Progressive education cannot be static; it must be ever searching, ever experimenting, ever moving onto higher ideals and more complete realization of them.
Eugene Randolph Smith, Letter to PEA Membership, 19__
The paradox of education is precisely this: that as one begins to become conscious one begins to examine the society in which he is being educated.
James Baldwin, “A Talk to Teachers,” 1963
Progressive education must continue to play a dynamic role in our democracy as we head towards the third decade of the 21st century. Progressive educators must continue to cultivate in students a consciousness not only of who they are becoming as individuals, but also how they will commune with their fellow human beings as intellects with empathy; how they will become agents of transformation and change in their world; and how the adults who educate them might help them in this work.
Inspired by the October 2015 national conference, “Access, Equity, and Activism: Teaching the Possible” and the call to action raised by participants, the PEN board has considered how we can not only support progressive pedagogy, but also more vigorously promote commitments to diversity, equity and justice in our schools and society. To that end, in February 2016 we began to revise our organizational mission and vision, as well to revisit the principles of progressive education articulated by our forbears in the Progressive Education Association and the Network of Progressive Educators. We were humbled by our deep dive into these principles: they have kept us focused on a common vision of progressive pedagogy for nearly a century. Yet, as we looked at the principles in combination with our mission and vision, we noted the inadequacy of language enacting commitments to diversity, equity and justice in our schools.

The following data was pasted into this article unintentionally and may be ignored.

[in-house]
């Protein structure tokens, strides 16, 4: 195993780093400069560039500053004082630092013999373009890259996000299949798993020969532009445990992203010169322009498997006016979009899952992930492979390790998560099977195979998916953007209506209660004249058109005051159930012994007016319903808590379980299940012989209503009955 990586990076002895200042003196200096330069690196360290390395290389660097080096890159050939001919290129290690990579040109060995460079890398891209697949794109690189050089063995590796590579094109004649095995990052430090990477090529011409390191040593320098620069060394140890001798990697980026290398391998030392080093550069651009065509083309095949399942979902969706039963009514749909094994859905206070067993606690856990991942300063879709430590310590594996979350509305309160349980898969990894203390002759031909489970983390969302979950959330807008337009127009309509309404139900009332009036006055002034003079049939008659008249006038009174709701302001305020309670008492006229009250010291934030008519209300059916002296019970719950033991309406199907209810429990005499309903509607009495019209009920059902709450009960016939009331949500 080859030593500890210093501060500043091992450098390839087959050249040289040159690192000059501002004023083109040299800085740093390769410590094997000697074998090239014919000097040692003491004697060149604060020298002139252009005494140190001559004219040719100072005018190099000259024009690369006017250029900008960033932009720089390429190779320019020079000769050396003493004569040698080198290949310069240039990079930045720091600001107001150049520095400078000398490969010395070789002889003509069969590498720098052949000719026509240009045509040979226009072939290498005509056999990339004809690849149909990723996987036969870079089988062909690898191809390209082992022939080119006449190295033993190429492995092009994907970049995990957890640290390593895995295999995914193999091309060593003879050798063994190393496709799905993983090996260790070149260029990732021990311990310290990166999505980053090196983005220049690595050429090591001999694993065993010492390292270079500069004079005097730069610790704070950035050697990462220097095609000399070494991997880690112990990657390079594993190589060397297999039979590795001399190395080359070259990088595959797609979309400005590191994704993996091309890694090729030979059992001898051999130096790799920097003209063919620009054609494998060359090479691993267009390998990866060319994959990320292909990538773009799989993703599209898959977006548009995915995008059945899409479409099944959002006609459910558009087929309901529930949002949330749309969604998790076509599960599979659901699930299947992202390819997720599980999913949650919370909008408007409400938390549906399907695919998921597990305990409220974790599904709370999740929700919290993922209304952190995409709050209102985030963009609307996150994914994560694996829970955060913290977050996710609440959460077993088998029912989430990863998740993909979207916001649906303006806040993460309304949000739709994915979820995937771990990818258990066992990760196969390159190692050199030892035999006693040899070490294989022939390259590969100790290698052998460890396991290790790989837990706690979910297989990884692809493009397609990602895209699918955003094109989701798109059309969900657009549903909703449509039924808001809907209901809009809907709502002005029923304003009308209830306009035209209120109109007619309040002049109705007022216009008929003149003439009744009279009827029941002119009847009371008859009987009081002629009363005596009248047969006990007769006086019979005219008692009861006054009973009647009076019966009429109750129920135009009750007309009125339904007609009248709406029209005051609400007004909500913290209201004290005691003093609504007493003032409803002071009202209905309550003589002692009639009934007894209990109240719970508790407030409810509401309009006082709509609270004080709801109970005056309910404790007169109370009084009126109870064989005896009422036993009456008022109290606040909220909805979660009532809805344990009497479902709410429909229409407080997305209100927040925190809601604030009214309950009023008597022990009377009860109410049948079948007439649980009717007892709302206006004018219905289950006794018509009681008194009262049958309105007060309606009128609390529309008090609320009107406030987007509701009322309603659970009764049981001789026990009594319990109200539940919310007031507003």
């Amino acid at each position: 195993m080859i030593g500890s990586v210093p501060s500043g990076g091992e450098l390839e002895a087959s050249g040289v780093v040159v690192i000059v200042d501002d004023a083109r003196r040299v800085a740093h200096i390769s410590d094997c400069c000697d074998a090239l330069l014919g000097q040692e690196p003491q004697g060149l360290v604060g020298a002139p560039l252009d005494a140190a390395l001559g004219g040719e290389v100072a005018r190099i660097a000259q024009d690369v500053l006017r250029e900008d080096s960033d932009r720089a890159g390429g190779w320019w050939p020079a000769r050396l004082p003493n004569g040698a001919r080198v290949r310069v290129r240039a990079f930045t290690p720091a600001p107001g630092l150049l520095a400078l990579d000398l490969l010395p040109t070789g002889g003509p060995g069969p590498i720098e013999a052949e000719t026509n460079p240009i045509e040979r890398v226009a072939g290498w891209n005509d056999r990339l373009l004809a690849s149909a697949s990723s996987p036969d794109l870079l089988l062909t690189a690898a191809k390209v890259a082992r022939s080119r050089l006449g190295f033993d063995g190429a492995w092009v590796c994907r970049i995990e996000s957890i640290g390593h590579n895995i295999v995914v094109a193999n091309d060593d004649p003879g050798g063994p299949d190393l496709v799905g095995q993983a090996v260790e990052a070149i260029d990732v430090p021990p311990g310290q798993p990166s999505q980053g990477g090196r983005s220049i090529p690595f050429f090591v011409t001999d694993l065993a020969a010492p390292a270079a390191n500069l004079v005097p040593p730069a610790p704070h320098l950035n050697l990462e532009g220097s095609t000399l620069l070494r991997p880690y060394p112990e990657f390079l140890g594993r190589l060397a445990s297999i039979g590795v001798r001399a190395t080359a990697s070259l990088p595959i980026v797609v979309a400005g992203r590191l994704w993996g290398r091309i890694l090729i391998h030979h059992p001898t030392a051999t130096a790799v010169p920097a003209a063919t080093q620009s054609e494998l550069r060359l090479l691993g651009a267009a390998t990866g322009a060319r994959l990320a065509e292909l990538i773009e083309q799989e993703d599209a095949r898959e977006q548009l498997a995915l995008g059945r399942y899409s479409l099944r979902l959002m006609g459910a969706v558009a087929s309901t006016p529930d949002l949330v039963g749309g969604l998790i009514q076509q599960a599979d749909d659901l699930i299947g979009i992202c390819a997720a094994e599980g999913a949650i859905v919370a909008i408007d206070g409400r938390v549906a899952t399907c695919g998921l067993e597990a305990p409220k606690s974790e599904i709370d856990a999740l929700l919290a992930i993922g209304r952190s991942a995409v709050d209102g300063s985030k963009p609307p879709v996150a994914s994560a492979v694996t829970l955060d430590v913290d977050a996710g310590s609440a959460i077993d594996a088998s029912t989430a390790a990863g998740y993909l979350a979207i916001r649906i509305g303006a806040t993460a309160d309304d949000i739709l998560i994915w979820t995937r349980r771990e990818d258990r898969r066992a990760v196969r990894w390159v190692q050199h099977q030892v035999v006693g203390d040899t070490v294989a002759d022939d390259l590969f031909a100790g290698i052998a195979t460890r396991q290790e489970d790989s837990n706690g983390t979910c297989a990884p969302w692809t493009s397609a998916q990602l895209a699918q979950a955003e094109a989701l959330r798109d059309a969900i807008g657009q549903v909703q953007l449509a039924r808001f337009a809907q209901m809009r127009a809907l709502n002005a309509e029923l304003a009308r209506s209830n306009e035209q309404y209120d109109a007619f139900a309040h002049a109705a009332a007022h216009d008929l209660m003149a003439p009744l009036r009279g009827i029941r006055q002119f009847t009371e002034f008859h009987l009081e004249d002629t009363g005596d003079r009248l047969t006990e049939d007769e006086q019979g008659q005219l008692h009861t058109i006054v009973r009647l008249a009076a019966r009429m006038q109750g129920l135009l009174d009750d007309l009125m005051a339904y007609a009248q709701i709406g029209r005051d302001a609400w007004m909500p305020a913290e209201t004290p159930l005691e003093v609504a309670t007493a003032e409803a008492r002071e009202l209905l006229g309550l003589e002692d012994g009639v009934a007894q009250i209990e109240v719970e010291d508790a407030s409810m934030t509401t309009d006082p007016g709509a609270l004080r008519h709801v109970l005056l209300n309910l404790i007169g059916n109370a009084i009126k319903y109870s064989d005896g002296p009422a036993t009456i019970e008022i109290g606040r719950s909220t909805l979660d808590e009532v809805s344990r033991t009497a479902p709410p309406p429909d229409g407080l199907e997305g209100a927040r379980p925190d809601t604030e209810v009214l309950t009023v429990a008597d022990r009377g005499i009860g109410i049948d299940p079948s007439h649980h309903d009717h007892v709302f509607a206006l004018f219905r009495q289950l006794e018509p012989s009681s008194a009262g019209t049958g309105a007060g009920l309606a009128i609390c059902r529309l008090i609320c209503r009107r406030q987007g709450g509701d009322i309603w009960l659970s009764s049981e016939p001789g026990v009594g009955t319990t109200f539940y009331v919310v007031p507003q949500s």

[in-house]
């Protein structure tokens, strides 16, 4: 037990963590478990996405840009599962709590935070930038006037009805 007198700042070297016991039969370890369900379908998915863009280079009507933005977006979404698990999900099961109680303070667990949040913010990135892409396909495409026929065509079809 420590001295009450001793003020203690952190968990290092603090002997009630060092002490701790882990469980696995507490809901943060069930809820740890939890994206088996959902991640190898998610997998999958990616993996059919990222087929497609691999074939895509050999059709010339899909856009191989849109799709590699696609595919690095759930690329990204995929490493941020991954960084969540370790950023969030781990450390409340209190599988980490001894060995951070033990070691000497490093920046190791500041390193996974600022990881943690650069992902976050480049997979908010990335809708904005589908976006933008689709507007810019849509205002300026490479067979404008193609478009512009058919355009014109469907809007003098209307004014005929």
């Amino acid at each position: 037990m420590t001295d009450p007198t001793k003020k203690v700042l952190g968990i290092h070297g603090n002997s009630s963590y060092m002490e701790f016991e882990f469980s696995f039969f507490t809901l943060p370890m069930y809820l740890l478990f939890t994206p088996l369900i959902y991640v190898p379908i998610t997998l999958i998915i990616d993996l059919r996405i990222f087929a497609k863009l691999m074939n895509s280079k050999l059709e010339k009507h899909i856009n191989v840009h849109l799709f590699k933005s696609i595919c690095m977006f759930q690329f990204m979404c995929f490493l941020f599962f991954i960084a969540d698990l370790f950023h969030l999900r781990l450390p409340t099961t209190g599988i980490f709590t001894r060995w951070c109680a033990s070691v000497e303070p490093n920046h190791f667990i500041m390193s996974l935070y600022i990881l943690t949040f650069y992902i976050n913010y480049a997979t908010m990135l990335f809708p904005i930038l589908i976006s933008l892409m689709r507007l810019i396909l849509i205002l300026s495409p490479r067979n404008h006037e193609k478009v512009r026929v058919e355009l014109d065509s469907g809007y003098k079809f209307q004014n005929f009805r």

Acknowledging the century-long history of progressive education is important. The heart of progressive education has been, and always should be, centered on children’s being and becoming. But we must also remember the words of Francis W. Parker: “the needs of the society should determine the work of the school.”
We know that our society has transformed in the hundred years since the origin of the Progressive Education Association. While it is important to honor the venerated history of this movement, we must also hold it up to the light of our time. We have attempted to do exactly this in our revision of our mission, vision, and educational principles. In sharing them with you we hope to encourage conversation within your school communities, among your colleagues, and with us. How might these principles of progressive education come alive in your practice? How might these principles make your work, your goals, and your growth visible? To what other needs might we need to be responsive in the future?
In order to stay dynamic rather than static — as an organization, and as a network of educators committed to progressive pedagogy — we continue to embrace principles that meet our students where they are and support their schools and their families, but which perhaps more purposefully support their work, by our side, to make this a more just and equitable society.